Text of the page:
That's because a bike has to be more than abandoned to be claimed by the city. It has to also be officially derelict, as Henry Ehrhardt, director of customer relations at the NY Sanitation Department patiently explained to me while I showed him my stack of hundreds of bikes in various states of decay.
“I think it’s important to remember that the Department of Sanitation’s job is to, essentially, remove junk and garbage from the city’s streets,” he told me.
Like these two, which were tagged and removed after we submitted them.
After a bike complaint is called into 311, a sanitation inspector heads out to the scene to determine if the bike is junked enough. Most bikes just don't make the cut.
There are many obstacles that prevent the Sanitation Dept from removing a seemingly abandoned bike. First the regulations:
The bike must be affixed to public property (not your front gate or a privately-owned bike rack).
To be derelict a bike must meet three of the following five criteria:
- The appearance is crushed or not usable;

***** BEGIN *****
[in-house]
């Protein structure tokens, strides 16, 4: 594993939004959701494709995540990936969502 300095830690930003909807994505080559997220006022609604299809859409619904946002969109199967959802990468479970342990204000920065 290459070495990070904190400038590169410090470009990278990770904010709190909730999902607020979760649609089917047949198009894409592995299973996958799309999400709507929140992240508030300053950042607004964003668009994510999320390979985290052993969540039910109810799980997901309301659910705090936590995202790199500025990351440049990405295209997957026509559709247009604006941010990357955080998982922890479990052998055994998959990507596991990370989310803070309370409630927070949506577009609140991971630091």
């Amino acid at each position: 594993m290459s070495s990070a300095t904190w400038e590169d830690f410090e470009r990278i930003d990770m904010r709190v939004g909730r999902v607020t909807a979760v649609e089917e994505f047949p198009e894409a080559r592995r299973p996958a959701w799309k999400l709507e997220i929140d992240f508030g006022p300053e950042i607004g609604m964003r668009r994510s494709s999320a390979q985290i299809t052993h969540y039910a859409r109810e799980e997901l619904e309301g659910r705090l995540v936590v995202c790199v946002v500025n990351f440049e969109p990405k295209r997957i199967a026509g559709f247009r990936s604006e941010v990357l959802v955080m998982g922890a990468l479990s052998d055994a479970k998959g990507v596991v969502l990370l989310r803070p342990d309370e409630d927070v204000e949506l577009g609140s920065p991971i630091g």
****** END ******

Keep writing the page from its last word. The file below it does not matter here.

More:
- Have parts missing from bicycle other than seat and front wheel;
- Have flat tires or missing both tires;
- Handlebars and pedals are damaged, or the fork, frame or rims are bent;
- 75 percent of bicycle is rusted.
These bikes, while seemingly derelict were not removed -- possibly because the Sanitation Department inspected a different nearby bike instead.
And of course, many people call in bikes that just aren't abandoned or derelict at all.
“When we’re taking it we’re essentially recycling it, it’s going to be taken away and put in the recycling truck and processed as scrap metal,” Ehrhardt said.
That's a shame to some bike advocates who argue the city should be more proactive in claiming abandoned bikes for recycling or sale. A nonprofit, Bike Rescue Project, has proposed claiming the bikes while still salvageable to repair and sell for charity, but by the time they fall under the jurisdiction of the Sanitation Department, it's already too late. The city of Hoboken does a yearly sweep and collects about 50 bikes a year that get put up for sale at auction. That city's DOT tells Transportation Nation it gets no complaints about wrongfully removed bikes.